Thursday, June 25, 2015

Mid-June - of cochins, crows, and chores

Latest addition - a tiny cochin

From FB:

The latest addition. Against my better judgement, I let the red and black Cochins (who share a nest box, never mind there are two empty ones) hatch a single egg (I gathered any extra eggs until they stopped laying... Then stopped checking and if course she laid three more while I wasn't watching. Current cooked status on those three eggs unknown).

Heard peeping yesterday morning and went to investigate. Two large hens squashed in the box... Single babby on the ground, thankfully not being attacked by the rest of the chooks - and thankfully a warm morning, so not chilled.

Put the babby back. Red hen pecked at it, so black hen was declared "mother" and accordingly moved to the chook crĂȘche.

Lookit's lil feathered feet!

* * * 


This morning while I was in the barn feeding, I could hear a crow outside in the tree. We don't get many crows around here, so I was curious what he was doing hanging around - was he eyeing Spike who was tied on his long string? (are crows that predatory?) Was it thinking that the banty chooklets might make a nice meal?

Then when I went to put the hay bags out, it flew overhead with something red and pulpy in it's mouth. Was it from a dead chicken that a raccoon had gotten and I didn't know about?

And then I realised it was plum pulp. Ah.

(The plum tree in orchard is full of ripening fruit).

Which brings me to Monday morning when I was picking out Fergus' foot ready for trimming and dug a big red pulpy mess out of his frog. For a moment I freaked, thinking "what form of disease is this that I didn't realise he had [that will now lame him for life]?".

And then I realised it was plum pulp (the pit gave it away). Fergus and Roo spent a happy hour in the orchard on Sunday "grazing down the weeds" (= ignoring the weeds and eating ripening fruit off the trees instead).

* * *

Activities for this week:
(predictably, none of which were "riding my pony")

Monday morning: Trimmed Fergus. Hooves of rock, muscles straining to try and nip that stuff. Lots of dripping but got it done. It'll soon be time to ride again, but I may give him that extra time off and wait until we're back from our trip.

Tuesday morning: 
Trimmed Small Thing - mostly to get his back toes less pointy, so the boots would fit better, but when I started looking at his front feet, I realised they were totally out of balance, so needed work too. I think because he's so narrow in front, the lateral edges of his front feet tend to lengthen, while the medial ones stay short - the result is feet that don't end on a flat platform and he must have to stand knock-kneed. This is one of those things that I wish I'd keep on top of better. I've no idea if balancing the feet (artificially shortening one side) will ever correct the problem, but at least it should give his legs some relief from the torquing this must cause.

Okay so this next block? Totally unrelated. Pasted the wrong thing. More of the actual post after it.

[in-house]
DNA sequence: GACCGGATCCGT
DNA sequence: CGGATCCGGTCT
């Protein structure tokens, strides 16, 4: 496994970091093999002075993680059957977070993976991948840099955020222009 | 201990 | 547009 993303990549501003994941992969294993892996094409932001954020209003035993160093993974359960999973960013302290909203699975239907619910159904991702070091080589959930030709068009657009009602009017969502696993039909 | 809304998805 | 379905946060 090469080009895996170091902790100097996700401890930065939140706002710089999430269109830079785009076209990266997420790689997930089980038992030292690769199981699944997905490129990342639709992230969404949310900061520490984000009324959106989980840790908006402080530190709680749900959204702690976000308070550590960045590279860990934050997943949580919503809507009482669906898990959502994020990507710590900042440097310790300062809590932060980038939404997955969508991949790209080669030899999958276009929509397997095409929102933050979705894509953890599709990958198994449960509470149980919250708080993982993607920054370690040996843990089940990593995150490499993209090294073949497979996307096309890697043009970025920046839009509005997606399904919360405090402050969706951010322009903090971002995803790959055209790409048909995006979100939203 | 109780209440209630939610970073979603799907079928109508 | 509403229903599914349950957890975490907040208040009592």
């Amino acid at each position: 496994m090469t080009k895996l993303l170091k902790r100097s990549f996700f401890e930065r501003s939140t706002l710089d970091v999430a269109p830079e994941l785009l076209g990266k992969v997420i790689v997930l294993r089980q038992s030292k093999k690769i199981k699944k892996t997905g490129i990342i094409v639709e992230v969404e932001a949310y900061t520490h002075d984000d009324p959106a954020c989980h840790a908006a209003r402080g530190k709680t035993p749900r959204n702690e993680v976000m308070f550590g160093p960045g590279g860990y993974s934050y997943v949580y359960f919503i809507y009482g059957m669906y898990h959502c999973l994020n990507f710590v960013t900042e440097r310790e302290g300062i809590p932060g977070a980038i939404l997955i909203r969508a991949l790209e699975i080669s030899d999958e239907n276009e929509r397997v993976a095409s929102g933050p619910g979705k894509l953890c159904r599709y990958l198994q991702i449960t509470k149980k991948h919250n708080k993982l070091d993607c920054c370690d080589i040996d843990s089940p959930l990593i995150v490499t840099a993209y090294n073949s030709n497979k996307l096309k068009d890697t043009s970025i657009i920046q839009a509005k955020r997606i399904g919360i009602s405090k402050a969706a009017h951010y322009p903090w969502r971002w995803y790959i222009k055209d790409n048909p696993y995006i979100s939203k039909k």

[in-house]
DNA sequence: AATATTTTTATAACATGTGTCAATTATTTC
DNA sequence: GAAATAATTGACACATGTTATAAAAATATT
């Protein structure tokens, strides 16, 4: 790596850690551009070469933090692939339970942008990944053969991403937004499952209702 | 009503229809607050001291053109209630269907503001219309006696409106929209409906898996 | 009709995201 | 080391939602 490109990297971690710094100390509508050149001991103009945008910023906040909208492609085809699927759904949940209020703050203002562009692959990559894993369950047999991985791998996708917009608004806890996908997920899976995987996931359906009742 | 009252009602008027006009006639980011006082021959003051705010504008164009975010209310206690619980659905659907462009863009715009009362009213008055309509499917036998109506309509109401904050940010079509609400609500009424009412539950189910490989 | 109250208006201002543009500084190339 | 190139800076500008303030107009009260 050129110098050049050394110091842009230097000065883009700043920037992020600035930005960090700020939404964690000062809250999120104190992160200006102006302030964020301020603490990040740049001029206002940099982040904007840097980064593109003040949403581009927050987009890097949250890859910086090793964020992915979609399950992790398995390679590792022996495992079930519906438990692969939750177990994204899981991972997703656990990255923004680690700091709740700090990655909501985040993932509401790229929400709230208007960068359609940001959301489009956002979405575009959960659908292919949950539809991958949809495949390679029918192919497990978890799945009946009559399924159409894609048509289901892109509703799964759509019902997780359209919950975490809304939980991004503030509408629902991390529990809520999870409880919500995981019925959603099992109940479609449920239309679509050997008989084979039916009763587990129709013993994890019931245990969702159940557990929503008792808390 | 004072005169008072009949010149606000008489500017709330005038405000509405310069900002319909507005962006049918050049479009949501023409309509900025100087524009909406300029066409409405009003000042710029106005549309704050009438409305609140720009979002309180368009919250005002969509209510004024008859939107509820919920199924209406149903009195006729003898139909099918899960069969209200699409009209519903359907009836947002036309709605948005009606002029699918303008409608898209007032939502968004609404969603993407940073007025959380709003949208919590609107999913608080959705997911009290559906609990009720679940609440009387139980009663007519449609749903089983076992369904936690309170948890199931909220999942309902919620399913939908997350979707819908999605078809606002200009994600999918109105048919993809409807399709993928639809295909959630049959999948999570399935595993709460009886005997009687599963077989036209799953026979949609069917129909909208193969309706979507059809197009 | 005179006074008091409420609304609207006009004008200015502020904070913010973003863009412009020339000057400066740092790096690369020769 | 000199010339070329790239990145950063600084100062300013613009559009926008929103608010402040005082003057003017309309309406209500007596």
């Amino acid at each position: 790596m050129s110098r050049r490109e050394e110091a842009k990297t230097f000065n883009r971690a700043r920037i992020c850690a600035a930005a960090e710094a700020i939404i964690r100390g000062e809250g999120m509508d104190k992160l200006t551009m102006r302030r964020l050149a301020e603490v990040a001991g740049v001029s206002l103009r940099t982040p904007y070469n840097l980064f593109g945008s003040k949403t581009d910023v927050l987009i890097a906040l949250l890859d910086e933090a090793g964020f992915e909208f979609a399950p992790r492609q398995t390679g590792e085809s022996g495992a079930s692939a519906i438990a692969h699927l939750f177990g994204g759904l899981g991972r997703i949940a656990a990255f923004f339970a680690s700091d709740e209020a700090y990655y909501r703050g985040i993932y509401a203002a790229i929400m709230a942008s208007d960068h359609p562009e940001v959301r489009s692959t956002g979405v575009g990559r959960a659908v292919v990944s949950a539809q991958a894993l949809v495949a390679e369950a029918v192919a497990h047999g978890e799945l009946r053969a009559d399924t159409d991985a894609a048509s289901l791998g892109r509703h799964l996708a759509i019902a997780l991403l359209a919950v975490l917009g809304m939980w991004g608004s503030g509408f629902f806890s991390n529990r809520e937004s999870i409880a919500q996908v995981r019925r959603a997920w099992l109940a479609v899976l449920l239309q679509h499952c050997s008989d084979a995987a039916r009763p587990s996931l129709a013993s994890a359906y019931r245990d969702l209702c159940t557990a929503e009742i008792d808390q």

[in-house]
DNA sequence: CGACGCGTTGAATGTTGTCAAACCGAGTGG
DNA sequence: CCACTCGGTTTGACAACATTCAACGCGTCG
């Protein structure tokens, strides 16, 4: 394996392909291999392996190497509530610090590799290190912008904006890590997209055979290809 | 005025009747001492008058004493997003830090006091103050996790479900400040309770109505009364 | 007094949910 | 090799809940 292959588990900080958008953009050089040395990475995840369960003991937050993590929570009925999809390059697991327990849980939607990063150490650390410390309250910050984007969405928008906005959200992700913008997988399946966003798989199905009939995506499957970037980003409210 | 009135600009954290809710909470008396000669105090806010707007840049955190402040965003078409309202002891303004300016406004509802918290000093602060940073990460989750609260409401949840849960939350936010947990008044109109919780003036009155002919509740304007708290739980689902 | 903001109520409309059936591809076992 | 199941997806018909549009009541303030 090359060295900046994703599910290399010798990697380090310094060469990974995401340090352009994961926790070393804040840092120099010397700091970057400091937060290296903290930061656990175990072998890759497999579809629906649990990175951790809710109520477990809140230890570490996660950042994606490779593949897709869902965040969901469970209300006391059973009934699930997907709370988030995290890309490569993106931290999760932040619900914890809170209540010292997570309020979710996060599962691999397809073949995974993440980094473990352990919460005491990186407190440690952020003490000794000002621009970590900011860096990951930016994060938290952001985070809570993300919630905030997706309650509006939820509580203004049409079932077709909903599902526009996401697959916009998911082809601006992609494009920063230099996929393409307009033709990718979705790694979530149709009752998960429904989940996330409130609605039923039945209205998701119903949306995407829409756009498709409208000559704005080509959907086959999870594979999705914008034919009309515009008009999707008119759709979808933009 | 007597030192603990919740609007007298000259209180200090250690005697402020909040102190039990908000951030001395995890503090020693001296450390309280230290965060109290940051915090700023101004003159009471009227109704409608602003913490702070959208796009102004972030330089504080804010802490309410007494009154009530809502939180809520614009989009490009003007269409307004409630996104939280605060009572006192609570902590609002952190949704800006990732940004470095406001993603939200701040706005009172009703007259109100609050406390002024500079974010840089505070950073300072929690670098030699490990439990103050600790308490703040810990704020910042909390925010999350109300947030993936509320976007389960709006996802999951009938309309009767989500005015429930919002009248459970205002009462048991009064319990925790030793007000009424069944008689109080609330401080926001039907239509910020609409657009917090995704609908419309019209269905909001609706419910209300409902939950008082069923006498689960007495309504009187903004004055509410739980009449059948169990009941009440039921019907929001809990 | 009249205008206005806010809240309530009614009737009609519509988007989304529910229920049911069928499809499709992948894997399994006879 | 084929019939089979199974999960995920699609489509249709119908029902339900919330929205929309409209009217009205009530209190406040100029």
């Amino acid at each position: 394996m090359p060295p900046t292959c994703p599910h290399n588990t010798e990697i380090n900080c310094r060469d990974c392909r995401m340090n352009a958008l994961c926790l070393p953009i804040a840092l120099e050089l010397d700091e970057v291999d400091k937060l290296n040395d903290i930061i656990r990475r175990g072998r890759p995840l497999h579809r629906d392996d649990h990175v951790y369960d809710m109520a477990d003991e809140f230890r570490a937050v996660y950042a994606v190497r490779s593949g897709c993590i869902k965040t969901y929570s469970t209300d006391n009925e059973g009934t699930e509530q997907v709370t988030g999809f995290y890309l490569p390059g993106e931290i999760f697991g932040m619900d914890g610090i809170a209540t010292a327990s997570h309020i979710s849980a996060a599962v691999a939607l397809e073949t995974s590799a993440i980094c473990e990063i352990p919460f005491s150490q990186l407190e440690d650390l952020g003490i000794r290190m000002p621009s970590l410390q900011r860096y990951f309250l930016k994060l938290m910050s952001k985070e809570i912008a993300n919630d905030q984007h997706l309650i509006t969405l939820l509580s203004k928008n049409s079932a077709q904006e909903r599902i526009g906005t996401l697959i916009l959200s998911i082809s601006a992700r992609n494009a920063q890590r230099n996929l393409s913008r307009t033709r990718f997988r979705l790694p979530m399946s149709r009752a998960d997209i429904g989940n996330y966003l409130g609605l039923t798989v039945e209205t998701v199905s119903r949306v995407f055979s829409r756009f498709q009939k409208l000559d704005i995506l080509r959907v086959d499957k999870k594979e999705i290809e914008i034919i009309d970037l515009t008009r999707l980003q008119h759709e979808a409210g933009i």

Small Thing's Wonky Feet

Wednesday Evening:
Didn't manage to get anything done in the morning due to needing to be at work, so instead did my "activity of the day" in the evening when I got home... which meant I didn't eat supper until 11:45 pm. I claim low blood sugar:

Delicious Viper Green - Small Things new back feet togs

The activity involved adjusting the wires on ST's new boots for the perfect fit (to take up the slack in the cables that attach the "captivators")(the black part which cups his heel bulbs). To do this:

  • first prise out the "button" on the toe of the boot [check]
  • remove the two tiny screws from said button without dropping or losing them [check]
    (well, ish... I dropped one, but thankfully saw where it fell) 
  • push the button back in [check]
  • adjust the wires to the desired length [check]
  • put the boot on the pony foot and admire your work....

...except you do actually need to reinsert the tiny screws to make the cables stay where you put them - otherwise the cables just unravel out again as soon as you tighten the toe strap.

Apparently adjusting boots late at night isn't a great idea. At least I only messed up the one boot. And it's not even Thursday yet, which is my usual "stupid-mode" day.

Small Thing is apparently tired of my ministrations on feet, as he sidled off when I went to catch him for this latest foot work. He, no doubt, would be more enthusiastic if I did something more exciting, like ride him.

I agree.

Small Thing showing off his blubber that needs to be worked off.
His back currently resembles a table top.

Friday, June 19, 2015

Small Things in Disgrace

The intention was to ride this morning - as it is many mornings, but almost never happens. But this time I was motivated - Ash sent me a care package of various boots and captivators to try out on Small Thing and I was gung ho to get out there.

That is, until pft let me know late yesterday afternoon that Spike had gotten into a drawstring bag left over from our camping trip* last weekend that contained my knitting (not one, but three 450 yrds balls of fine, expensive yarn) despite the bag being drawn tightly closed.

(* write up to follow)

Thus ensued a stressful evening, running late into the night, detangling yarn. This is about the sixth time this has happened and we are well into double digits of hours spent at this task. Managed to get the worst of the three balls untangled and put the other two "piles" into a zipped bag he can't get into.

And so that I couldn't see them.

At least for a few hours.

I'm not sure what the appeal is, but Spike worked quite hard to get this last batch of yarn out. I used to think it was the ziploc bags the yarn lived in that was the appeal but these weren't in a ziploc. Wondering if it it's the smell...?